Tyonek girl wins Spirit of Youth award

Photo courtesy by Bonnie Pierce/ Project GRAD Trinity Standifer working with her Native Youth Olympics team on a fundraiser, in Tyonek.

Eight years ago, Bonnie Pierce noticed one of the second-graders staying regularly after school at Tebughna School, a kindergarten through 12th grade school in Tyonek. She met Trinity Standifer, and learned the young student was spending that time helping the janitor complete her evening work.


“I thought that was remarkable,” said Pierce who is the Campus Family Support Manager for Project GRAD, a non-profit school improvement program. “She was really an impressive, well spoken little girl.”

Standifer, now 15, volunteers for Project GRAD. She has grown into the perfect model of a Native youth leader, Pierce said.

“Trinity constantly seeks out ways to improve herself,” Pierce said. “She is always self-evaluating.”

Pierce nominated Standifer and six other students across the Kenai Peninsula for the 2014 Alaska’s Spirit of Youth Award. Standifer won the Service to Children category.

Pierce will join Standifer and her mother at the Spirit of Youth Awards Dinner Saturday at the Anchorage Marriott Hotel.

Standifer was one of 150 youth nominated statewide by the Spirit of Youth Teen Advisory Council, said Karen Zeman, executive director for Spirit of Youth.

The Spirit of Youth program started in 1999 as a way to recognize positive contributions teens are making in their communities. Every year the applicants are doing more service work and are increasingly qualified, Zeman said.

Standifer is incredibly active, Pierce said. She attends the local Boys and Girls Club, participates in Native Youth Drum and Dance, coaches and competes in the Native Youth Olympics. On the side she babysits, goes to church and sometimes takes kids to open gym.

Standifer’s cousin, whom she calls Auntie, Betty Valka said Tebughna, the only school in the village, houses 35 students Kindergarten through 12th grade. Only a handful of students are in high school, Valka said.

The older students are often elected to hold a higher level of responsibility, a role Standifer is always eager to take on, Valka said. Standifer takes her work in the community very seriously, Valka said. She is always ready to step into any kind of role that’s needed, she said.

Many of her peers are Standifers’ immediate and extended relatives, but Trinity refers everyone as family, she said.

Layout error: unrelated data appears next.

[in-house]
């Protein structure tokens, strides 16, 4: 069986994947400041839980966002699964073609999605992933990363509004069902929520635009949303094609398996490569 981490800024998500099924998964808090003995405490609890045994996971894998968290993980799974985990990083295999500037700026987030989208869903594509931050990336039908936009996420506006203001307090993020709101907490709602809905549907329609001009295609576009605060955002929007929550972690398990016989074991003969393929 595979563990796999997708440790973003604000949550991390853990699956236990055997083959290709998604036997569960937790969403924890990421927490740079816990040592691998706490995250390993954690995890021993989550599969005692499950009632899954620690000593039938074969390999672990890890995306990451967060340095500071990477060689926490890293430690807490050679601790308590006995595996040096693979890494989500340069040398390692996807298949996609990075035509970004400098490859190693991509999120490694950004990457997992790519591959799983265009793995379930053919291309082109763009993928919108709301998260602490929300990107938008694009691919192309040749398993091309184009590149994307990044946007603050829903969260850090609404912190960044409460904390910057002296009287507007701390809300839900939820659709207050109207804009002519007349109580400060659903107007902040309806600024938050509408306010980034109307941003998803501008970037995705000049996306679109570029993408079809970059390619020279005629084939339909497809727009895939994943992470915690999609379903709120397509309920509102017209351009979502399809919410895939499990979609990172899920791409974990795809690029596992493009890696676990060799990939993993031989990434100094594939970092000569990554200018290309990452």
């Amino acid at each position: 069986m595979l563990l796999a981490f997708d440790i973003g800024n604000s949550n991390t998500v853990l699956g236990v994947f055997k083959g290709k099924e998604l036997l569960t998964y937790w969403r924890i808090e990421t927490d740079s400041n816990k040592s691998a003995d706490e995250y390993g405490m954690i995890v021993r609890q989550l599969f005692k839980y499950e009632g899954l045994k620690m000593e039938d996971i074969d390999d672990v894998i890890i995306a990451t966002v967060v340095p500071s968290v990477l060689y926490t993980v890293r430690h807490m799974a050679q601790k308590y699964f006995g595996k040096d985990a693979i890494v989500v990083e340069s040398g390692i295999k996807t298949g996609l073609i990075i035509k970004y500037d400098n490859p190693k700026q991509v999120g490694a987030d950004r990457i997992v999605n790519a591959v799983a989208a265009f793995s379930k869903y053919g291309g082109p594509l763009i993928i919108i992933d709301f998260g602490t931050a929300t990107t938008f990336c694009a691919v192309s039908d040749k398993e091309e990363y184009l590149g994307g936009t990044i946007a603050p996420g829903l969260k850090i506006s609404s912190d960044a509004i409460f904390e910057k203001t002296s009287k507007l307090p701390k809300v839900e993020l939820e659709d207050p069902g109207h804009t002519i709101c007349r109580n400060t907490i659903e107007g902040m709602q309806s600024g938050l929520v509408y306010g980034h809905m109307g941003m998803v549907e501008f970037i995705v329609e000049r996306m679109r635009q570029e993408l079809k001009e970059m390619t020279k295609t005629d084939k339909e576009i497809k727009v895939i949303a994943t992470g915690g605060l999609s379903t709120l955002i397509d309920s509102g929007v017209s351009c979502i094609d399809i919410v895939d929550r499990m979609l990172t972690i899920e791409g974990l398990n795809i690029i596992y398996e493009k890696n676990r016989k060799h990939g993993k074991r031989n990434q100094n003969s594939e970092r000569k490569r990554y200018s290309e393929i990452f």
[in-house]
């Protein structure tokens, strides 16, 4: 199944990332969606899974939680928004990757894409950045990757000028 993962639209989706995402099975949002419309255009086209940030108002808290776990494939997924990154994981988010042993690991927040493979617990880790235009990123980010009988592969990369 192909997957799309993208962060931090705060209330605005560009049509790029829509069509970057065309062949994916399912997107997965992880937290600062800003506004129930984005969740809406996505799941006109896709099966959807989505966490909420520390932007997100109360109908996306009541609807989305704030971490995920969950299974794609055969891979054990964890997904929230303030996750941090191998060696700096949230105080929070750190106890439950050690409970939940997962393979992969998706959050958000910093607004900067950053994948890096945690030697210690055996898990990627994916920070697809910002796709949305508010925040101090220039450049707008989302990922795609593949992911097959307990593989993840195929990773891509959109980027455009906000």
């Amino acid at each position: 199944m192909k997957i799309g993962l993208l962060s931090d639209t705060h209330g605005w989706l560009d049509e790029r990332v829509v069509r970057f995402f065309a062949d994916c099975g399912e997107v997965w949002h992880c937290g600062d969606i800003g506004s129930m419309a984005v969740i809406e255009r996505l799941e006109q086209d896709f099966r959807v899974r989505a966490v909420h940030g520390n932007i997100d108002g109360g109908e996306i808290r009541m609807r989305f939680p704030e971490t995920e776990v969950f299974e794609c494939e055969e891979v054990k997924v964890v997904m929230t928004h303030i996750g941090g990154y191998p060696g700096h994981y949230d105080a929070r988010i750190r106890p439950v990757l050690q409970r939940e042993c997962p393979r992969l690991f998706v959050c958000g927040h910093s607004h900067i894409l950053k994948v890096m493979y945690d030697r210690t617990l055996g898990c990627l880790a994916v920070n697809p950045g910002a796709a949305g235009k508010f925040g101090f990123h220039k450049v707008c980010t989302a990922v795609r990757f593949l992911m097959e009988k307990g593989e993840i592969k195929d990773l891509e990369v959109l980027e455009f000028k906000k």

The village of Tyonek rests up against the western gravely, glacial shore of Cook Inlet, Valka said. Tebughna, the name of the village’s school and Tyonek people, translates “the Beach People,” according to the Tyonek Native Corporation website.

Tyonek heavily relies on caught fish dried, smoked, frozen and salted, and moose the village resident’s process personally, Valka said. Otherwise groceries are purchased and brought back by relatives on Spernack Airways. Flight is the main transportation to and from the village, she said.

In the darkening, deteriorating September cold, Standifer one year took part in a successful moose hunt, Valka said. Standifer takes part in the camps in the village where children are taught traditional hunting and fishing practices, she said. When her mother Lindsay Bismark heard the news she began to cry tears of joy. She was finally seeing her oldest daughter’s constant service reap a worthy reward, she said.

Standifer has also been nominated for two other awards, Tyonek Native Corporation’s Youth of the Year award and the Peace First award, for which Standifer would receive a $50,000 Peace First Fellowship over two years. The winner will be announced in May.

Bismark taught Standifer and her two younger sisters the same lessons as they grew up. However, their persistent and compassionate nature is just who they are, Bismark said.

“I teach them they can change they world,” Bismark said. “And they know it.”

Bismark also instilled in her children the unequivocal value of an education. If Standifer wants to improve her life, and the life of her tribe and community, she will have to continue to excel in her studies, she said.

Standifer is currently looking to attend a boarding school outside of the village to extend her education, Bismark said. She is encouraging her daughter review her options even beyond Alaska.

Trinity will achieve wonderful things, but she will have many hurdles to clear to get a good education, Bismark said. Growing up in a very rural community is one example.

Moving will give her a chance to really see the kind of impact she can make on the world, she said.

In the mean time, Standifer stays focused on her family. Whether they are doing homework or just hanging out together, she constantly has a group of five to eight other children around her. Standifer said she is looking forward to the changes ahead. She loves the opportunity to meet new people, even though she considers herself to be a shy person.

Standifer said one minute she will remain reserved, and the next minute she acts like she has known a person forever. She said she just has to figure out she is in a safe place first.

Last summer, her work with Project GRAD earned a meeting with Governor Sean Parnell and a visit to to Juneau.

Standifer hopes to go to college and become a lawyer, Pierce said. Last year she began to talk about orienting her focus on helping women and children. Improving life in her tribe always comes first though.

“I am trying to basically be the best I can,” Standifer said. “I want to help kids realize their courage and trust and help them realize their responsibilities, and be there for them when they’re having a rough time.”


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